If you’re a serious maker like I am, then you’ll most likely have countless resistors, capacitors, and various other electronic components lying around. But there is a major problem: How does one keep track of what or how many of something they have? For this issue I created a CNC machine that gets information from a MySQL database that then goes and retrieves the item that was requested. In addition to the database back-end, I made a front-end webpage that allows for users to login and then create categories of parts, add new parts, and change the quantities of parts. This way every single item can be accounted for, just like a stock management system.
- Arduino UNO & Genuino UNO
- Machine Screws: 8mm,3mm,4mm
- MOSFET N-channel
- Rectifier Diode 1N4001
- Stepper Motor NEMA 17 x2
- Driver DRV8825 for Stepper Motors x2
- Capacitor 100 µF x2
- DFRobot Servo Gripper
- DFRobot Timing Belt x2
- DFRobot 5MM Timing Pulley x2
- DFRobot Linear Bearing 6mmx12mm x2
- DFRobot Ball Bearing 8mmx12mm
Step 1: Theory
The basis of this system is to keep track of inventory. For example, if someone buys 20 Arduino Uno boards they could easily add that amount to a database table. The category would be “Arduino”, name of “Uno”, and a quantity of 20. For multiple people, the owner of that part would be the username of the person who added it. The part would also include data about the it’s location on a grid. Whenever the part amount changes the CNC machine would then select that part and give it to the user.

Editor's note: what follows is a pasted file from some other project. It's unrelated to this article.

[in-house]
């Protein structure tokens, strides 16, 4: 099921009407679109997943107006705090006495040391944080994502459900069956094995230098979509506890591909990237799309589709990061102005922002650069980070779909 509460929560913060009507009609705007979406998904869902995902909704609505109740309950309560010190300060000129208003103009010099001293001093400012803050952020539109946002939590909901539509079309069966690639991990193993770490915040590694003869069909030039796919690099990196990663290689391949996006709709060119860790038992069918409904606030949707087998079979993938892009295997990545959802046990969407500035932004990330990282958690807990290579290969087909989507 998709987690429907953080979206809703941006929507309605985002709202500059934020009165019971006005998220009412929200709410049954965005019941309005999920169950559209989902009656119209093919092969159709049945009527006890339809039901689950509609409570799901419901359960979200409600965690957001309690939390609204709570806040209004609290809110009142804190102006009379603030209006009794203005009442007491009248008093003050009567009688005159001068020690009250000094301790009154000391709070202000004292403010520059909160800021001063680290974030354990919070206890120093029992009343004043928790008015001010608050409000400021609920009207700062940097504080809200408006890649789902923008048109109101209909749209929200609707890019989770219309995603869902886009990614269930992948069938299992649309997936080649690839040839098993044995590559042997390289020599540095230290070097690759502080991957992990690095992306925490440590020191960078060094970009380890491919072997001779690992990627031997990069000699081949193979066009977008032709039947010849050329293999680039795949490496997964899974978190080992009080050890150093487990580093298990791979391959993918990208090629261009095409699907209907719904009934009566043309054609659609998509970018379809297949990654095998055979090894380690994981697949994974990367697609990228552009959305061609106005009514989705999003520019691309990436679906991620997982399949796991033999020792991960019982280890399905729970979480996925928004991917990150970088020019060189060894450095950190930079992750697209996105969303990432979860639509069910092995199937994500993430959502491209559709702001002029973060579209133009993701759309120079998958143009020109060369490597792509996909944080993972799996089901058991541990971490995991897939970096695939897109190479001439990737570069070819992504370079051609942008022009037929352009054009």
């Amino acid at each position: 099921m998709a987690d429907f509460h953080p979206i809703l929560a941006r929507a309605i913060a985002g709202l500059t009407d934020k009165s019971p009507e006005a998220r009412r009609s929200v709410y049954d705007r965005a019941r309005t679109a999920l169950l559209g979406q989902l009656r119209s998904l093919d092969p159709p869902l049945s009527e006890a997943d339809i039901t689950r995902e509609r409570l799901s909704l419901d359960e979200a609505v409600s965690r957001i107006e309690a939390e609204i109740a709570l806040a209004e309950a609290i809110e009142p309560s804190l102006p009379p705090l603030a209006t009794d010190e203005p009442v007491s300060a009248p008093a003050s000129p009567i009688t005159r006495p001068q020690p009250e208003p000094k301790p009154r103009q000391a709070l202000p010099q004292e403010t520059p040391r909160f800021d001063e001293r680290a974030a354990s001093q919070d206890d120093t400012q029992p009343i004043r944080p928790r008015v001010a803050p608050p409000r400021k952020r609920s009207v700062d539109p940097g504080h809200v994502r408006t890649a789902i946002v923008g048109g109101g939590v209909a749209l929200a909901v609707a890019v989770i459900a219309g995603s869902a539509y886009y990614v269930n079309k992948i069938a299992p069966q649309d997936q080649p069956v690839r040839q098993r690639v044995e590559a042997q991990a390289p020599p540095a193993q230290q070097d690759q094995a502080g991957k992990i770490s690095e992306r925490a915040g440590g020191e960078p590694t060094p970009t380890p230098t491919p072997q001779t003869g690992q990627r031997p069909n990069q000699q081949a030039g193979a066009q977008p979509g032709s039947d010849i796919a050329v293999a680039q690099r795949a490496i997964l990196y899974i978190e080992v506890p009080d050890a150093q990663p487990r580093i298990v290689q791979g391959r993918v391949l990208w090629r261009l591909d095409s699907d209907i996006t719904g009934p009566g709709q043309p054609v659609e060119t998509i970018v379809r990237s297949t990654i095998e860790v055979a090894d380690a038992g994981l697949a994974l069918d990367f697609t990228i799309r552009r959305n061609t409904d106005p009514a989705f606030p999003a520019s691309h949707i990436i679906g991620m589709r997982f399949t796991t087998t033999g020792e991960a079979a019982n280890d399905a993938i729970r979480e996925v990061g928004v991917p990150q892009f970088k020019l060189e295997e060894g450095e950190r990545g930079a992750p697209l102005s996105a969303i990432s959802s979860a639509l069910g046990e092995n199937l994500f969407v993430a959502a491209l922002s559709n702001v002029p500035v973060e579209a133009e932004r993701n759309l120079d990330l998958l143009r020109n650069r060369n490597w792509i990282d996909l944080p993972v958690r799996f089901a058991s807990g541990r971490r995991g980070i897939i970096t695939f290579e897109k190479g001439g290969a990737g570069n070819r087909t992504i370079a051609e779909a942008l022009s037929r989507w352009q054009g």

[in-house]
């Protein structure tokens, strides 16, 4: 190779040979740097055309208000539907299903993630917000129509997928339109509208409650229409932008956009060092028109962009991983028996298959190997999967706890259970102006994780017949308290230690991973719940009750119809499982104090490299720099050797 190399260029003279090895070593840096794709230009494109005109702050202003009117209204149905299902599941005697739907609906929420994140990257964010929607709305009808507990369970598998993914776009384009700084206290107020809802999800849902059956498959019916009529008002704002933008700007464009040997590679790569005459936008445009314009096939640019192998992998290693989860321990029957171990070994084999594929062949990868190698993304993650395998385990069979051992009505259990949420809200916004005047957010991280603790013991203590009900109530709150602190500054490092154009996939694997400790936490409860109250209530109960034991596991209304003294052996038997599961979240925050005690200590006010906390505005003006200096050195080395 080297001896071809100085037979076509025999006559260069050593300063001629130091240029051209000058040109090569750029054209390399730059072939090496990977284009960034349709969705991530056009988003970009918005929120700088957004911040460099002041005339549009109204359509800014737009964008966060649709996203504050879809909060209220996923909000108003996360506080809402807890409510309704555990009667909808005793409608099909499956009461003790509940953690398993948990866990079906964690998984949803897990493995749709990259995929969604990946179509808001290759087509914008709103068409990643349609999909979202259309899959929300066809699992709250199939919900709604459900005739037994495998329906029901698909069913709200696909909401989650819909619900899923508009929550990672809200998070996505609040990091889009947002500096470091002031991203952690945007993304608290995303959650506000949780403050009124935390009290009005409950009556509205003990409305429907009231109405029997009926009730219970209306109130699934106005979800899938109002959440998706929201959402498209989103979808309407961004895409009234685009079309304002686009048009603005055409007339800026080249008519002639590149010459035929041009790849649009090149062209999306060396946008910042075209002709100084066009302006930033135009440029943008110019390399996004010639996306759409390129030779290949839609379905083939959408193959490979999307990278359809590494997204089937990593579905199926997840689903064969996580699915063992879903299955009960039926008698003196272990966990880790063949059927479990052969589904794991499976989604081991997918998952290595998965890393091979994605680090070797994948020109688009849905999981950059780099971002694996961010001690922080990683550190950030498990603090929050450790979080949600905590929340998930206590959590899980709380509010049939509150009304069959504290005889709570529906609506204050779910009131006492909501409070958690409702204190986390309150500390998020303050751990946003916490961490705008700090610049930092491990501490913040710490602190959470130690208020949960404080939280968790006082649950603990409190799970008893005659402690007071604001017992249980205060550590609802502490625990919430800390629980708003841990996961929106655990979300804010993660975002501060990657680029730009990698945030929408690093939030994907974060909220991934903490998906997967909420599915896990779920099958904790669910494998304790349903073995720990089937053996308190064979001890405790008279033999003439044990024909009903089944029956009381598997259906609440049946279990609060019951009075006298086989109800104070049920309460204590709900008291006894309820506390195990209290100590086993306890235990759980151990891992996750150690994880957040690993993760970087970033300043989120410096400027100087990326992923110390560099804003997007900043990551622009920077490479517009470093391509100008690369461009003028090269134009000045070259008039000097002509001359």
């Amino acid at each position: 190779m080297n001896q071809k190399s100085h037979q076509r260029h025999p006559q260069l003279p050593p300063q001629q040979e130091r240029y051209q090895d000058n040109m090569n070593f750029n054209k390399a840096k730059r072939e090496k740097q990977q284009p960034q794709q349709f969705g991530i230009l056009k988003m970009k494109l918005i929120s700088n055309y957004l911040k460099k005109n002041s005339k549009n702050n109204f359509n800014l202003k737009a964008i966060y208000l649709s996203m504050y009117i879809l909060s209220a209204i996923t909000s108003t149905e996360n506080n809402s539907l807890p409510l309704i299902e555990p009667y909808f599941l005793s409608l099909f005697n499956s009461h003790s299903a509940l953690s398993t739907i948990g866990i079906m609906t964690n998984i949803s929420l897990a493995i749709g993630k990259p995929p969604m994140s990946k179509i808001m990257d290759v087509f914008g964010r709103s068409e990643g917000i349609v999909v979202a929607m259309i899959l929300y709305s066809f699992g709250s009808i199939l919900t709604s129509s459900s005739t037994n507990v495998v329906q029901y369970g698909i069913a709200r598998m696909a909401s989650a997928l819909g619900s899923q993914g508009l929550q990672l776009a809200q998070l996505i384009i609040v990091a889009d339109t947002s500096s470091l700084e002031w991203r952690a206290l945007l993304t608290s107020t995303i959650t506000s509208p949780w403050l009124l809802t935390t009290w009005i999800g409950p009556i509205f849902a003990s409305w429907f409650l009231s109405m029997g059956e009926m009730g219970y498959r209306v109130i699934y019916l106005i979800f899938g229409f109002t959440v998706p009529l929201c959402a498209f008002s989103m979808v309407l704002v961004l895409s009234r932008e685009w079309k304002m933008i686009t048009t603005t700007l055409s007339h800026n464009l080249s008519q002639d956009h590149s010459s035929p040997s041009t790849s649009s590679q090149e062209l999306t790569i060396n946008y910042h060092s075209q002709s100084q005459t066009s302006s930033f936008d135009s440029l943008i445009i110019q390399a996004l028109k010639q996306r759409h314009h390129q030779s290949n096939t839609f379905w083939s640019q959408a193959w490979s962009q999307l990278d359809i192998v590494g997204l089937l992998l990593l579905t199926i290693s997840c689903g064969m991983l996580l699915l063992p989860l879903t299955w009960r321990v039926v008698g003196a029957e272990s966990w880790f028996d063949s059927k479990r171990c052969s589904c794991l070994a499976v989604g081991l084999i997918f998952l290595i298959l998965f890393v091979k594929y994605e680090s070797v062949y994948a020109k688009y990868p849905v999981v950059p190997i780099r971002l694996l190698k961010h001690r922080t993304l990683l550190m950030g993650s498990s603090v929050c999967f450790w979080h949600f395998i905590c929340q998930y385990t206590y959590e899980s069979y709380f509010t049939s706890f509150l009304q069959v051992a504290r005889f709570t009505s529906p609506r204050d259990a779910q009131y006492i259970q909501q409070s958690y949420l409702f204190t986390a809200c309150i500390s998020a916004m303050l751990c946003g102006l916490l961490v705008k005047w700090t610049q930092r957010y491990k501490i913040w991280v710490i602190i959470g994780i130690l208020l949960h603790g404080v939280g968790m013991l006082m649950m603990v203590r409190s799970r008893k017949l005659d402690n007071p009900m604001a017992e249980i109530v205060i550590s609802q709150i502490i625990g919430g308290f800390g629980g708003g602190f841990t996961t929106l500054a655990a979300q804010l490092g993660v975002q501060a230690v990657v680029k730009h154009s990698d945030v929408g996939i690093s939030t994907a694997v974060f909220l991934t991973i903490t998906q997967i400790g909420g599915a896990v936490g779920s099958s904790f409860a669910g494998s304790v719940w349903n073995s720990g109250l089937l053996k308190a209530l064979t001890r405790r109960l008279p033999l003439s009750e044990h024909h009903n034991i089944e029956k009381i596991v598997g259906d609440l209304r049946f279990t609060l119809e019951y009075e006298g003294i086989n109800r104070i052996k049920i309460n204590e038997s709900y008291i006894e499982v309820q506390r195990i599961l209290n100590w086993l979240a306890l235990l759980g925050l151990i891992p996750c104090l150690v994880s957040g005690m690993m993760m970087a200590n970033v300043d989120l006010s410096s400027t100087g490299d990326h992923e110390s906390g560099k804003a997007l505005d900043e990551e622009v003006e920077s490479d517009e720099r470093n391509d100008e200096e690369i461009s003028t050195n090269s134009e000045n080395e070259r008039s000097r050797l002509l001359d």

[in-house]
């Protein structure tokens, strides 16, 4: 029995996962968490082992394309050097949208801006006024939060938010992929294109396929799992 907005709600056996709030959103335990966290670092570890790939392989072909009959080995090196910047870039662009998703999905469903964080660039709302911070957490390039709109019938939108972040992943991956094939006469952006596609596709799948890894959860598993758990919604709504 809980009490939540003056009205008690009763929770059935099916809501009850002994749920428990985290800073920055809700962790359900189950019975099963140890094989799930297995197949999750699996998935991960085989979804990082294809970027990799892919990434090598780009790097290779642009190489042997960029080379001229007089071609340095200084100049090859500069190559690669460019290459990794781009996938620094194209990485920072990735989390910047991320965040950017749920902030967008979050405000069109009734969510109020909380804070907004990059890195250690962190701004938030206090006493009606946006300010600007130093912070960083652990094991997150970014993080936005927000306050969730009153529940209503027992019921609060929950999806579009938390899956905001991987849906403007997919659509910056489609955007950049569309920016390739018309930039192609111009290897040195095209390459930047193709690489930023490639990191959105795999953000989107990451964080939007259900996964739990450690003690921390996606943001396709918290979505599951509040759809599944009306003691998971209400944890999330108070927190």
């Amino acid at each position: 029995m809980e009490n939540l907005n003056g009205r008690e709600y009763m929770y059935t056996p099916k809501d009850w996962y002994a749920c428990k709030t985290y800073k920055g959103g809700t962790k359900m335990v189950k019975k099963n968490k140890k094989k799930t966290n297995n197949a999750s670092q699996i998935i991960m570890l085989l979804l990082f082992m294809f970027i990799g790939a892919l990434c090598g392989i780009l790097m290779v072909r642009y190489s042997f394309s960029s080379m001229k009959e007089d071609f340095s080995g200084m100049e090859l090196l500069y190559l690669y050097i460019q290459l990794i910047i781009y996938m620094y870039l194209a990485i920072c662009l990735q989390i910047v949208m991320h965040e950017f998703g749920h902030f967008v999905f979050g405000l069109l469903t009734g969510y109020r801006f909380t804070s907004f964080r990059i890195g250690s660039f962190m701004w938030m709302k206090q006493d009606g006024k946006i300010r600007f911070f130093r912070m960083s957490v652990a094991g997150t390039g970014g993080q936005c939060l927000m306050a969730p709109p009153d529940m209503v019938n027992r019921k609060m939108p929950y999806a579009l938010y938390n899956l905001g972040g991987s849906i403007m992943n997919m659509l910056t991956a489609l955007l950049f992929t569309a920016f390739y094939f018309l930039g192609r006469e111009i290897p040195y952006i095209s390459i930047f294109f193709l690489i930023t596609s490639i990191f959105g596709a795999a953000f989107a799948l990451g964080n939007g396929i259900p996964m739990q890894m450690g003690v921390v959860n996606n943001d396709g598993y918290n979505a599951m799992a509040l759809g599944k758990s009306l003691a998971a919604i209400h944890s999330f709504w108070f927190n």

Step 2: Database
I needed a ubiquitous database that could be accessed by both Python and PHP. It also had to be easy to use with plenty of support, making MySQL the perfect database server. I began by downloading the mysql installer from https://dev.mysql.com/downloads/windows/installer/ and then ran it. I chose to install the server (of course), and also the workbench, shell, and utilities. When you choose a username and password make sure to remember it, as those same credentials are needed in all of the PHP files and the Python script. After starting the server enable it to run as a background process so it will always be active. From here on in everything must be spelled and in the exact same order as I have it. Next, create a new database (schema) called “components”. Then add the following tables: “categories”, “parts”, and “users”. In the categories table add the following columns in this exact order: “id” -int(11), PK, AI; “name” -varchar(45); “owner” – varchar(45).
In the parts table add the following columns in this exact order: “id” -int(11), AI, PK; “category” -varchar(45); “name” -varchar(45); “quantity” -int(11); “owner” -varchar(45); “locationX” -int(11); “locationY” -int(11);
In the users table add the following columns in this exact order: “id” -int(11), AI, PK; “username” -varchar(45); “password” -varchar(128);
Step 3: Setting Up Apache
LoadModule php7_module C:/PHP/php7apache2_4.dll
DirectoryIndex index.html index.php
AddHandler application/x-httpd-php .php